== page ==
Monday, August 7, 2017
Thingveller National Park in Iceland.
We had a great trip on the bus out to Thingveller National Park. This park is important for three different reasons. The picture to the left is one of the churches I saw on the way.
There are churches here and there. We saw one church that was built so a man could bury his wife on their land because a body cannot be buried anywhere other than on church property. So a man and his brother built a church I hope to provide a picture tomorrow.
In addition, Freya, our guide would provide commentary on certain points to fully covered by the tablet. The huge lake you see is where we stopped for a visit in Thingveller National Park.
The bus parked at the top, by the visitors center to drop us off. The guide warned us that if we wanted to use the facilities here, we'd pay 200 Kr. she also told us it was the only place that charged for use.
At the top, one found multiple maps showing the whole area. I liked this map but to the left, one could look at a 3 dimensional map.
The white area on the map represents the second largest glacier. As this water melts, the water seeps down through the volcanic rock before traveling for 20 or 30 years until it reaches the lake.
From the visitors center we strolled down the board walk between two sets of rock. This Park is where two plates are moving away from each other at about 2 cm per year. One plate is referred to as the American plate while the other is the European plate according to the guide.
At one point, one of the walls of this fissure fell down and had to be dug out so people could continue this walk. There is even a small sign to the side showing where it happened along with all the details.
The way the tour is set up, no one has to climb up the walkway. The bus met us at the bottom on the other side past the waterfall.
This church and houses form the summer place belonging to Iceland's President however it is only used for social events with visiting dignitaries. It is at the bottom of the valley surrounded by water and easy to walk to.
No one was there when we went through so lots of visitors followed the walkways across the valley. I didn't have time to wander over so I got close enough to snap these pictures.
Now for the second reason this National Park is important.
Back in 930, a governing assembly began meeting and continued meeting till the mid 18th century. This assembly meet for two weeks every year. Representatives made their way to this location so they could discuss and create laws. It was the first known assembly every.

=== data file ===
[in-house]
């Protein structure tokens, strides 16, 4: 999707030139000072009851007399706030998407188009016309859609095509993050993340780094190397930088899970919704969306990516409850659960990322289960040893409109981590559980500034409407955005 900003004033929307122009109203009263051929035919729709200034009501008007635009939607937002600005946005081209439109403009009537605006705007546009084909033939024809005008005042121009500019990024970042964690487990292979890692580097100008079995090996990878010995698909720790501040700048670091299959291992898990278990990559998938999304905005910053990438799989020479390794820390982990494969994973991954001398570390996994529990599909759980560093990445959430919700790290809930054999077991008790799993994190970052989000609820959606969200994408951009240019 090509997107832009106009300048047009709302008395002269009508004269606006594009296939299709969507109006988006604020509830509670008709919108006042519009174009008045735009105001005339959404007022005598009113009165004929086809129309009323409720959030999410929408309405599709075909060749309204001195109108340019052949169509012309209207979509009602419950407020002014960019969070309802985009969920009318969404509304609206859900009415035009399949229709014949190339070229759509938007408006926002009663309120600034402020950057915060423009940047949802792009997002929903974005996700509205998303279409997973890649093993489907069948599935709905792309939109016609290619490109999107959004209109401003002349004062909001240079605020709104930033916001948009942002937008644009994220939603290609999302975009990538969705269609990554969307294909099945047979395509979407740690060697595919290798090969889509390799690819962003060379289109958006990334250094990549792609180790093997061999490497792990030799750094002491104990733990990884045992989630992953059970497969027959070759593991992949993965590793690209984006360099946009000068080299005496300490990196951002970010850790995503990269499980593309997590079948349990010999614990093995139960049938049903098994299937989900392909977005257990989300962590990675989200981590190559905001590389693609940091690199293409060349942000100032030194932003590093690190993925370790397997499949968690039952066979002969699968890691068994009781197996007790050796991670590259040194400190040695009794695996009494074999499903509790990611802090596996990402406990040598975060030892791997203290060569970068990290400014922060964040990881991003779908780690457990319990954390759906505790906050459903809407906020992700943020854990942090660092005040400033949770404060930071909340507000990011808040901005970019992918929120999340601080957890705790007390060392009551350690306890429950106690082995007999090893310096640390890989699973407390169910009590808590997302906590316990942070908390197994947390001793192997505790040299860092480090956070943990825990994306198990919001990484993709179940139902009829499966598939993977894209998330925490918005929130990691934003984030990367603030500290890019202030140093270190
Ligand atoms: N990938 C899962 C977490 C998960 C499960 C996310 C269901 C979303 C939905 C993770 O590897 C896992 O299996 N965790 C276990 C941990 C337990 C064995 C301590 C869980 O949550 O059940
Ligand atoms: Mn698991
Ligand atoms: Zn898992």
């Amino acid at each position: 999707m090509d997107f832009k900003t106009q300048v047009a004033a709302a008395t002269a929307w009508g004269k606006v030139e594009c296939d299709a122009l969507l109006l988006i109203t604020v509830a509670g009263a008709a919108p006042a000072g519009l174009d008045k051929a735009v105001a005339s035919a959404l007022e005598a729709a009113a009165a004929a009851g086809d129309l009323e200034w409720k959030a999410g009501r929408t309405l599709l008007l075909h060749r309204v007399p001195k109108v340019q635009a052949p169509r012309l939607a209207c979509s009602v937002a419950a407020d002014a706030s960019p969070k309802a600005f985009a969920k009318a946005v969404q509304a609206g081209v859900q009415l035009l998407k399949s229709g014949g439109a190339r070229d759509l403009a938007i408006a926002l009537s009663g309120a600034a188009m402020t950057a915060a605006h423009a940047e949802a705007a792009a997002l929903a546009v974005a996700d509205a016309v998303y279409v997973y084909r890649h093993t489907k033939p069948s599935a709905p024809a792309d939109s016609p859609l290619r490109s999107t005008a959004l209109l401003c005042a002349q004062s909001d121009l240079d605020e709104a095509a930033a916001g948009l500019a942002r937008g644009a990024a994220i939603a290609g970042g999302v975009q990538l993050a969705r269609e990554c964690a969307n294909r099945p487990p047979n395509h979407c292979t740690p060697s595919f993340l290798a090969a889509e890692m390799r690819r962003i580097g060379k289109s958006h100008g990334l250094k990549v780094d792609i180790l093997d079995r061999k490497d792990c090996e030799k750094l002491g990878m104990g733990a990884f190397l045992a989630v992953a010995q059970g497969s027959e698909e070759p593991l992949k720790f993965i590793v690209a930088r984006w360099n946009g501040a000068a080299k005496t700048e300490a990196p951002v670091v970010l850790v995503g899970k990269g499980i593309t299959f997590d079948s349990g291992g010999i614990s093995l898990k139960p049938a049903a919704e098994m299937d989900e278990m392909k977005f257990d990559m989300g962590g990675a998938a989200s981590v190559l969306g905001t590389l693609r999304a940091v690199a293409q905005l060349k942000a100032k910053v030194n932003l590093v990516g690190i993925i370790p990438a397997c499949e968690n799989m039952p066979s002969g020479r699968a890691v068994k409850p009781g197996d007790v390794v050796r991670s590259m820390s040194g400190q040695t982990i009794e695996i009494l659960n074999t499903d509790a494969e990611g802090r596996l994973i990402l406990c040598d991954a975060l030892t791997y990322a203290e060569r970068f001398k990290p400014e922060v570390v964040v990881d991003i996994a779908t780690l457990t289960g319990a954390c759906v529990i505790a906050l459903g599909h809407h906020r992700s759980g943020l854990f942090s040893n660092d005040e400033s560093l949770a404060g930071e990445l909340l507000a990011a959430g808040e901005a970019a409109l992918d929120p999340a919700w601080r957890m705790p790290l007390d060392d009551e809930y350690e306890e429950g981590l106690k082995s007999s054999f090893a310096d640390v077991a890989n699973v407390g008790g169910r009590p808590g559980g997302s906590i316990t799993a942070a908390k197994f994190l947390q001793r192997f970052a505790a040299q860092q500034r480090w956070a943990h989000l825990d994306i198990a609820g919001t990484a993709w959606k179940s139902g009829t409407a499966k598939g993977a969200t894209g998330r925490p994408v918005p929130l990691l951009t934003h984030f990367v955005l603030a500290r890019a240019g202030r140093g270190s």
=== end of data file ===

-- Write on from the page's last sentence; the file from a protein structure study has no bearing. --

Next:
When the assembly gathered, people showed up, built temporary buildings known as booths. The flag to the left marks where they believe the "Law Rock" existed.
Side note here: Icelandic is a language closest to what the Vikings spoke. Even now, students can read historical documents with little difficulty. In fact, anytime words develop such as computer, Iceland creates a new word for it. The word for computer means "Number Witch".
So back to here. This is where it was decided Christianity could be an accepted religion as long as Pagans were allowed to continue their beliefs back in 1000AD. Iceland is the only country in Europe where Christianity came in without any blood shed.
Late on when the Lutherans took over as the primary Christian faith from the Catholics, things were not as nice. The third thing the park is known for has to do with change.
If a woman broke certain laws such as committing adultery, she'd be condemned to death by drowning. They'd put rocks on her body before throwing her in the "Drowning Pool" till she died.
If a man was convicted of the same offenses, he'd be beheaded. This continued to the Witch Trials.
The area is so beautiful and tranquil. In fact this area is part of a river, the only river in Iceland, that flows directly into a lake.
Water tumbles over the rocks down to the lake. It flows between the rocks before curving to the right, plunging under the walkway before joining the river.
The drowning pool is the quiet part to the front left portion of the picture. The clear beautiful water looks so serene that one would never know women had been drowned all those years ago.
Tomorrow, I'll share more pictures I took of the Golden Circle Trip. At one point on the trip, they put in a short visit to a farm for ice cream. Within the past four years, the owners remodeled the building, redid everything and are known for their wonderful ice cream. It was so smooth and delicious. I suspect the ice cream has a higher percent of butter fat than that you find in America.
The tour guide said last week, the Icelandic Prime Minister stopped for ice cream at the same time her group visited. Apparently, people will even drive to this place in the middle of winter to enjoy the treat. There is an Icelandic word that means going to get an ice cream.
So more tomorrow. I hope you enjoyed the pictures. Unfortunately, the pictures I took do not do justice to the beauty in real life of the area. I already know, I want to come back to visit Iceland sometime. I need more time. See you tomorrow.